Convicted terrorist Zacarias Moussaoui's drawn-out appeal is revealing new information about interrogation tapes in possession of the CIA and that prosecutors on the case knew that a CIA interrogation tape of Abu Zubaydah had been destroyed.
The main argument of Moussaoui's appeal is that the government withheld evidence from his defense and that the CIA had submitted declarations in 2003 to the U.S. District Court in Alexandria that no recordings of detainee interrogations existed.
The government first admitted it had tapes of interrogations in a letter, dated Oct. 25, 2007, which was disclosed last November. In that letter the Justice Department acknowledged the CIA had filed inaccurate declarations in Moussaoui's case.
"Further the CIA came into possession of the three recordings under unique circumstances involving separate national security matters unrelated to the Moussaoui Prosecution," the letter said.
The CIA acknowledged on Dec. 6, 2007, that interrogation videotapes of two al Qaeda detainees who had been waterboarded had been destroyed.
That same day in a top secret court motion rebutting the appeal by Moussaoui's lawyers, prosecutor David Novak acknowledges, "Moussaoui's proposed areas of inquiry address the existence of recordings for the six other enemy combatant witnesses." A footnote in the filing denies allegations of torture, claiming "to the contrary, the videotapes show [redacted] sitting in a chair answering questions."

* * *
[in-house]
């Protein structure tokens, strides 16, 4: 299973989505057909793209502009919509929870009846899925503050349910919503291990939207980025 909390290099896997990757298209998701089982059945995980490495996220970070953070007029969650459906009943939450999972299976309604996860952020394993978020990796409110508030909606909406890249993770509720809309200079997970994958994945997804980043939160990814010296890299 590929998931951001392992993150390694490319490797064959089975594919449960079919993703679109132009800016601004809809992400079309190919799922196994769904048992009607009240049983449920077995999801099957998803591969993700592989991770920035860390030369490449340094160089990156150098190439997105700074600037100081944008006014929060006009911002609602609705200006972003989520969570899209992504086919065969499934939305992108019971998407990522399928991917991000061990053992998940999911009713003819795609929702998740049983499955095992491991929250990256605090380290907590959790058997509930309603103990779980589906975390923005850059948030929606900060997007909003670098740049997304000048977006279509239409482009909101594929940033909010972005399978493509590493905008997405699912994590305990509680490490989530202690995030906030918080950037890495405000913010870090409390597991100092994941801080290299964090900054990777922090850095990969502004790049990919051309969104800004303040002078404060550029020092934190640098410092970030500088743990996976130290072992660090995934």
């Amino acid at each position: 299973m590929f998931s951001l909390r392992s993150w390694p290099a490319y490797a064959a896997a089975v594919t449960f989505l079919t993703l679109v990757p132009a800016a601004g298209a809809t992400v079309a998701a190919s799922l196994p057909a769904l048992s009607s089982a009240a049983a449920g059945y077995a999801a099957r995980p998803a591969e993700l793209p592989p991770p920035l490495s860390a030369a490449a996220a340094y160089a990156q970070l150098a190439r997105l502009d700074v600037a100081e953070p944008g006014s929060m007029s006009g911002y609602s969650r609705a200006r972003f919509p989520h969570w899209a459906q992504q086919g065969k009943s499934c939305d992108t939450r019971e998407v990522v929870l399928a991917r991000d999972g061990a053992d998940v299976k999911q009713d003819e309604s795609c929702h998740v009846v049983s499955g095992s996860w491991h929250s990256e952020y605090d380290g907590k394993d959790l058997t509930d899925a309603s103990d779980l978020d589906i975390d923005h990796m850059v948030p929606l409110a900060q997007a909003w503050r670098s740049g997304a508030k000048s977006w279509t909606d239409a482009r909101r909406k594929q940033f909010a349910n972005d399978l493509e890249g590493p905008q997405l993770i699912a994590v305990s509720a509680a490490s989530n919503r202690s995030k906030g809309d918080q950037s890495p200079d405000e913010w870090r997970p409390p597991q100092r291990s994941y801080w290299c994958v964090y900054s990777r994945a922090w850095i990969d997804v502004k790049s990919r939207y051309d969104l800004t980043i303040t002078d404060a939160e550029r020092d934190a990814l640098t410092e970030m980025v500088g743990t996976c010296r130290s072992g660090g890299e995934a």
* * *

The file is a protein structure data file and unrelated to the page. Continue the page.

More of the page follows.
In a top secret court filing dated Nov. 21, 2007, that was declassified today, Moussaoui's appeal lawyers Justin Antonipillai and Barbara Hartung said in their argument for a hearing on the issue before the Fourth Circuit Court of Appeals that "the October 25th letter fails to provide any adequate reassurances that there are not other recordings of pertinent detainee interrogations either in the government's possession or in the possession of foreign governments but accessible to the United States."
Moussaoui's request to have the U.S. District Court review and consider the tapes was denied by the 4th Circuit Court of Appeals in a January 16, 2008 order. Moussaoui's overall appeal of his case could be considered and argued before the 4th Circuit in the future.
Additional declassified material that has been revealed as a result of Mousaoui's appeal included a Dec. 18, 2007 letter filed by the government in the case, which notes that Robert Spencer, the lead attorney on the Moussaoui prosecution team, had been informed that the interrogation tape of Abu Zubaydah had been destroyed.
"It appears that the former prosecutor in this case, Robert Spencer, may have been told in late February or early March 2006 about videotapes of Abu Zubayah's interrogations and their destruction," the letter says.
"Mr. Spencer, who was one of three AUSA constituting the prosecution team in March 2006, does not recall being told this information, but another eastern district of Virginia AUSA who was not on the prosecution team, recalls telling him on one occasion," the letter continues.
"The other AUSA , who learned about the video taping of Zubaydah in connection with the work he preformed on a Department of Justice project unrelated to the Moussaoui case recalls brining the matter to Mr. Spencer's attention in Mr. Spencer's Capacity as Chief of the Criminal Division, not because of any issue of which the AUSA was aware in the Moussaoui case," it says.